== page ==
by S.D. Cash, L.M.M. Surber, D.M. Wichman* and P.F. Hensleigh Montana State University, Bozeman 59717 and *Montana Central Agricultural Experiment Station, Moccasin, MT


"The objectives of this study were to compare several feed and forage type barley varieties for forage yield and quality at Bozeman, MT."


Annual cereal forages have been a major source of hay for Montana producers since the early 20th century. Acreage of these crops fell below 300,000 acres in 1952, and cereals are typically used as emergency forages. Cereal forage acreage has increased significantly since 2000, particularly during dry years. Since 2000, cereal hay was harvested on about 300,000 acres with average production of 453,000 tons (2007 Montana Agricultural Statistics).

A number of cereals have been cut for hay in Montana, including winter wheat, spring wheat, barley, oat, triticale, rye, spelt and emmer. For hay production, plant breeders have selected for awnless or awnletted (reduced awns) head types to reduce instances of lumpjaw or sore eyes. Hooded head type barley varieties such as Horsford, Westford and Haybet were released for dry hay production. Barley is the most widely-used cereal forage in Montana, and Haybet currently is planted on 11% of all barley acreage. Despite the availability of hay-type varieties, it appears that much of the barley hay harvested comes from malt or feed varieties, like Harrington or Baronesse, respectively.

Barley is a flexible crop for Montana livestock producers. Malt and feed barley can be grown for cash income, or feed and hay type barley ca n be grown for feed on - site. A further advantage of barley hay for ranchers is its excellent fit as a rotation crop with alfalfa. When old stands of alfalfa or alfalfa - grass hay are renovated, a cereal or other grassy crop should be grown for two or three years to disrupt weed and disease cycles. On dryland conditions, hay barley can maintain good hay production during the crop rotation phase. In irrigated production systems, barley is a major rotation component. However, very little is published on irrigated hay barley production or the potential value of the hay for livestock. The objectives of this study were to compare several feed and forage type barley varieties for forage yield and quality at Bozeman, MT.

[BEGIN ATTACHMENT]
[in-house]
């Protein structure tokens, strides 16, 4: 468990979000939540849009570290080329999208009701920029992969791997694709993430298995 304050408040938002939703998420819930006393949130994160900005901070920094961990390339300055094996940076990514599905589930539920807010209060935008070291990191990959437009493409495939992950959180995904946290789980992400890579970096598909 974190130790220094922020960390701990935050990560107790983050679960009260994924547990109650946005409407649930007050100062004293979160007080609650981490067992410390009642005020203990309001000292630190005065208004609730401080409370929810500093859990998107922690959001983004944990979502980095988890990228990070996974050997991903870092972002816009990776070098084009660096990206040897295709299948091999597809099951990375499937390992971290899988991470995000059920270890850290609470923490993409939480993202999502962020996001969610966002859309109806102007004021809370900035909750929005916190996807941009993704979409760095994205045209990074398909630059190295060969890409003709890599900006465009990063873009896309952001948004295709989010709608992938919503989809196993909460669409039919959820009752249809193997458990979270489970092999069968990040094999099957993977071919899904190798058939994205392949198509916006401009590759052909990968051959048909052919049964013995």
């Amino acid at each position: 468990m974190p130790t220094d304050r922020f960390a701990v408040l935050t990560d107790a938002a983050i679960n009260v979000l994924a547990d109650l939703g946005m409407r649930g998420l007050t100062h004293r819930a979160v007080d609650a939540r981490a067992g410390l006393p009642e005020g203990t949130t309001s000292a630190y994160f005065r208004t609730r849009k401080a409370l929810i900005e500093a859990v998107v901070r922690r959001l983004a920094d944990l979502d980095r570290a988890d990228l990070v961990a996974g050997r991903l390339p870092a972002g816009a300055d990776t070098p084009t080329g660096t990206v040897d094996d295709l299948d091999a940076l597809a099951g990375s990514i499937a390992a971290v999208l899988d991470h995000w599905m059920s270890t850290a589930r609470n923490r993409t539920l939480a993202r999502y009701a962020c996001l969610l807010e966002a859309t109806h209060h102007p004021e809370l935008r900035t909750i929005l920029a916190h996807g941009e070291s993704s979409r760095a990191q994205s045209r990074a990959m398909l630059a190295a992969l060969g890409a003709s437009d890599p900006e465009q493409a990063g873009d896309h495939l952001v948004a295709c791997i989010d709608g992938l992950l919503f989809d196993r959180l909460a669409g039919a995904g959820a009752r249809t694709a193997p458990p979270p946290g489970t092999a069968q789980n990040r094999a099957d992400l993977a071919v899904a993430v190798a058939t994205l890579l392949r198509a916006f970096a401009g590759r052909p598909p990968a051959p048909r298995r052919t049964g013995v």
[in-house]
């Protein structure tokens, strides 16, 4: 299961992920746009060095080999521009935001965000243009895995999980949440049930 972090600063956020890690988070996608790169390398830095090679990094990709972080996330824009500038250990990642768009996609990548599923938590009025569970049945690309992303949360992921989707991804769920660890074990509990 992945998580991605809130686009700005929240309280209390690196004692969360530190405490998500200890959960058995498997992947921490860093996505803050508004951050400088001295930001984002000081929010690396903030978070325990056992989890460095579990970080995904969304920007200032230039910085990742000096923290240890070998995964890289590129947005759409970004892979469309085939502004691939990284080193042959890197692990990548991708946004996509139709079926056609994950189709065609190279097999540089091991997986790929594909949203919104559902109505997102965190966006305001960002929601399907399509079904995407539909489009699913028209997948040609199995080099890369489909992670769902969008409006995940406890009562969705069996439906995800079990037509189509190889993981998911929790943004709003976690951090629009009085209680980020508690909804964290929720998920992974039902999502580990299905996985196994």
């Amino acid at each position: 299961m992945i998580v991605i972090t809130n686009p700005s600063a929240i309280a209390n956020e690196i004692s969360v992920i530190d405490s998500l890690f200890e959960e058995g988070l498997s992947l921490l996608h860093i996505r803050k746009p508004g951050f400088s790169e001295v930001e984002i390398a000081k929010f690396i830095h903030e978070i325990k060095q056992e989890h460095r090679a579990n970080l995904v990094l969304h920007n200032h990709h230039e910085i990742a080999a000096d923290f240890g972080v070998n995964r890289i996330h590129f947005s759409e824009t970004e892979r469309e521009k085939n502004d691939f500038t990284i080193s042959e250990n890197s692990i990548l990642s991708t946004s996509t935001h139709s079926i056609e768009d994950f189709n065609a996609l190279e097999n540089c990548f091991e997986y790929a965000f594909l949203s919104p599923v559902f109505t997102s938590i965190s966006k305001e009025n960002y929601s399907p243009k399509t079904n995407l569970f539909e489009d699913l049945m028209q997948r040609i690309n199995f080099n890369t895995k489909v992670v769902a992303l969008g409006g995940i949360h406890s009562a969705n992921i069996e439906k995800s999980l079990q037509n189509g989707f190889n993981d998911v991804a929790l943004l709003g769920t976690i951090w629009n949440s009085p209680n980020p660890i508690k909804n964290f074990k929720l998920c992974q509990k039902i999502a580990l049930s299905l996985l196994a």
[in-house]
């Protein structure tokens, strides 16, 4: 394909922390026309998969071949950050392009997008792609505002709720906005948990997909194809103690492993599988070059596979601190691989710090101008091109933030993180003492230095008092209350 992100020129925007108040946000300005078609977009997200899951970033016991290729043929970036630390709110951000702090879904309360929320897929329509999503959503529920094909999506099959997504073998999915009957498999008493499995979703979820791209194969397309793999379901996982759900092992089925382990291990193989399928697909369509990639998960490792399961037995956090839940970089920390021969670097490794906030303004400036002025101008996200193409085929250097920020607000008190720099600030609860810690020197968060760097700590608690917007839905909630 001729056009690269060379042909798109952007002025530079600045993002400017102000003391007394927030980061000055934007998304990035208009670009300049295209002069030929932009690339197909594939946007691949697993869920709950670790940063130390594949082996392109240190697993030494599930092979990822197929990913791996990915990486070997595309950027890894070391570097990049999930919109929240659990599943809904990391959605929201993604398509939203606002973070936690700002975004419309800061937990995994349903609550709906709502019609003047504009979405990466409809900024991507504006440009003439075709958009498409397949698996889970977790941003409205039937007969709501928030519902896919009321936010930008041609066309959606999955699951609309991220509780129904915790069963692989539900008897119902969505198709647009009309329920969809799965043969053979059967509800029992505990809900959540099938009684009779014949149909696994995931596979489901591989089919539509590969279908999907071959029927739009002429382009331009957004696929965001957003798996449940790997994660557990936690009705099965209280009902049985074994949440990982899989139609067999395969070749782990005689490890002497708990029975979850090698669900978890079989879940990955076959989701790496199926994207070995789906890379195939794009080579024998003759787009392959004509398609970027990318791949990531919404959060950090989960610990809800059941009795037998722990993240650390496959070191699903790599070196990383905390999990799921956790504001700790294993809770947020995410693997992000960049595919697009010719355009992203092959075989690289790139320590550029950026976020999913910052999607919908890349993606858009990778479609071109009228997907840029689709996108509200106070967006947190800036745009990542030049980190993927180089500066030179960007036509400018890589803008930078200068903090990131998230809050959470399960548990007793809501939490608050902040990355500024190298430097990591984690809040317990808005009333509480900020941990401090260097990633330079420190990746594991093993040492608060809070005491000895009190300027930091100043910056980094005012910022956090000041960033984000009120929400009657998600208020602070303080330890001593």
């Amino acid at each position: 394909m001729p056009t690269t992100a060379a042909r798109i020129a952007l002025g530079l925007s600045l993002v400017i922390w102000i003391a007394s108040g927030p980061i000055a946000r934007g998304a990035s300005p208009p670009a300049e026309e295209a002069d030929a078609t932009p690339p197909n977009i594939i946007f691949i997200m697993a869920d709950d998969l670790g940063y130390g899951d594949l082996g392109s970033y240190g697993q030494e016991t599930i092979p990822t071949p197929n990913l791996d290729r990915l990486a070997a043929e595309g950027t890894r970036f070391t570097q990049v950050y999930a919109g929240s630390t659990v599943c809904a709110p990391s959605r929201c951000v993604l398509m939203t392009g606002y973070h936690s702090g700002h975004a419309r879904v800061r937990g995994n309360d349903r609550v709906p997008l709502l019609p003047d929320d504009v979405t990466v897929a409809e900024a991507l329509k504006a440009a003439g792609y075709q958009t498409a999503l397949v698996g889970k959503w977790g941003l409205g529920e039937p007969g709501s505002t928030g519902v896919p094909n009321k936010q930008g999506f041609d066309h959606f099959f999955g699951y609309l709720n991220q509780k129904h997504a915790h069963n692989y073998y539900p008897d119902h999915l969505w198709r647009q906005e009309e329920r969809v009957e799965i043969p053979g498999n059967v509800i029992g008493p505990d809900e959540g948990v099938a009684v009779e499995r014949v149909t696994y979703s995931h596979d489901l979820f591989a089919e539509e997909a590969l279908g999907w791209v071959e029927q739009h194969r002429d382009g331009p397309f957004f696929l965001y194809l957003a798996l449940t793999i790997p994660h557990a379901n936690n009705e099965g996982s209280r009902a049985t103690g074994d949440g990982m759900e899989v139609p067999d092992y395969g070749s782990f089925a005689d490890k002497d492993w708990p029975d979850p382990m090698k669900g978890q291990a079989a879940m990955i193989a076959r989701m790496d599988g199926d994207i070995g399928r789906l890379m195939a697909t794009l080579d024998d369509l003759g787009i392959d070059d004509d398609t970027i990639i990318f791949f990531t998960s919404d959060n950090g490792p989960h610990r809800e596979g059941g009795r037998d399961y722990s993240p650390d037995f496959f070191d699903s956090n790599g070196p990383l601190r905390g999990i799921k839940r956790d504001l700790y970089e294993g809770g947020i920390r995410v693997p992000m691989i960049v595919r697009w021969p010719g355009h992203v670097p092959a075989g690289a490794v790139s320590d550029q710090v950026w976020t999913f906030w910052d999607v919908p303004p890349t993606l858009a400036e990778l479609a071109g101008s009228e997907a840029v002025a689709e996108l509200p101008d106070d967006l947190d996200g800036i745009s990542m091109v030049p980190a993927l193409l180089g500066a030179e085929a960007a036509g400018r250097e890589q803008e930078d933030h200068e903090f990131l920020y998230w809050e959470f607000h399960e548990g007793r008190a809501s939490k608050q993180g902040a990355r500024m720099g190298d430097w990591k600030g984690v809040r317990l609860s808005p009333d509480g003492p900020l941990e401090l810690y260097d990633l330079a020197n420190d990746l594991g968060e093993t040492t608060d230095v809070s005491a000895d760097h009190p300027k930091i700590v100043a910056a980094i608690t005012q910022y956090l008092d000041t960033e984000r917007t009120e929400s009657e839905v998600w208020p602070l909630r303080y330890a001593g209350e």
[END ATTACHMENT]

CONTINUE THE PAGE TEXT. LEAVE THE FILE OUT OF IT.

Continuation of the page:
Materials and Methods

Eight barley varieties were grown in trials in 2000, 2001 and 2002 under wheel - line irrigation near Bozeman, MT. The varieties included two - row feed varieties (Baronesse, Lewis, and Valier), two - row hay types (Haybet and Hays), a six - row feed and malt type (Karl), and six - row ha y types (Westford and Bestford). The fields were established in a randomized complete block design, with four replications. Seed of all varieties were planted at a uniform rate of 21 seeds per square foot with a cone plot seeder. The plots were 5 feet x 20 feet, and consisted of seven rows on 6 - inch spacings. Planting occurred on 2 May in 2000 and 2001, and on 13 May 2002. Adequate fertilizer, irrigation water, and appropriate herbicides were applied to maintain optimum forage production.

After the boot stage, all plots were monitored closely to determine the appropriate harvest date. The targeted harvest date was the “watery” to “milky” stage of kernel development to optimize both forage production and quality. A harvest date was selected each year (14 Jul y 2000, 12 July 2001, and 22 July 2002) when most of the entries were in the appropriate harvest stage.

On the day of harvest, several morphological traits were measured, including: visual stage of maturity, plant height, flag leaf width and height of the flag leaf attachment. Plots were cut with a self - propelled sickle - bar plot harvester, and fresh plot weights were recorded. Forage yields were calculated on an air - dry basis to estimate tons of dry forage per acre. Immediately prior to harvest, a one - foot sample of an inside row was clipped from each plot for dry matter determination and forage quality analyses. Fresh weights were obtained with a portable scale in the field, then samples were transported in paper bags to the laboratory and processed. All samples were sub - divided into two portions: “heads” and “forage” by detaching all heads from the stems, and fresh weights for each were weighed (the plant samples were refrigerated in plastic bags during this process, which required about two hours per replication). All head and forage samples were dried at 120 o F for one week in a forced - air dryer, then weighed again for dry weights (“air-dry”).

After the head and forage samples were weighed, they were ground in a Wiley mill, and analyzed for several trait s as described by Surber et al. (2001). These included dry matter (DM), crude protein (CP) and nitrate - N (NO3 - N) determinations (AOAC, 2000), and neutral detergent fiber (NDF) and acid detergent fiber (ADF) (Van Soest et al., 1991). All samples were run in duplicate, and the results were reported on a 100% DM basis. Portions of the 2000 and 2002 data were previously analyzed and reported by Surber et al. (2001, 2003). The three - year summary presented here was generated by analyzing each of the agronomic and forage quality parameters by analysis of variance (ANOVA) as a split - plot design with years as main plot effects and the barley varieties as sub-plots.

Results and Discussion

Across the three years, Lewis and Haybet were the highest yielding varieties, significantly out-yielding Westford and Karl (Table 2). In previous yield trials prior to the release of Haybet, Lewis typically had superior forage production (Wichman, unpublished data). The contribution of heads to total dry matter production was higher in feed barley lines (32.1 to 42.7%) compared to the hay types (24.2 to 28.2%).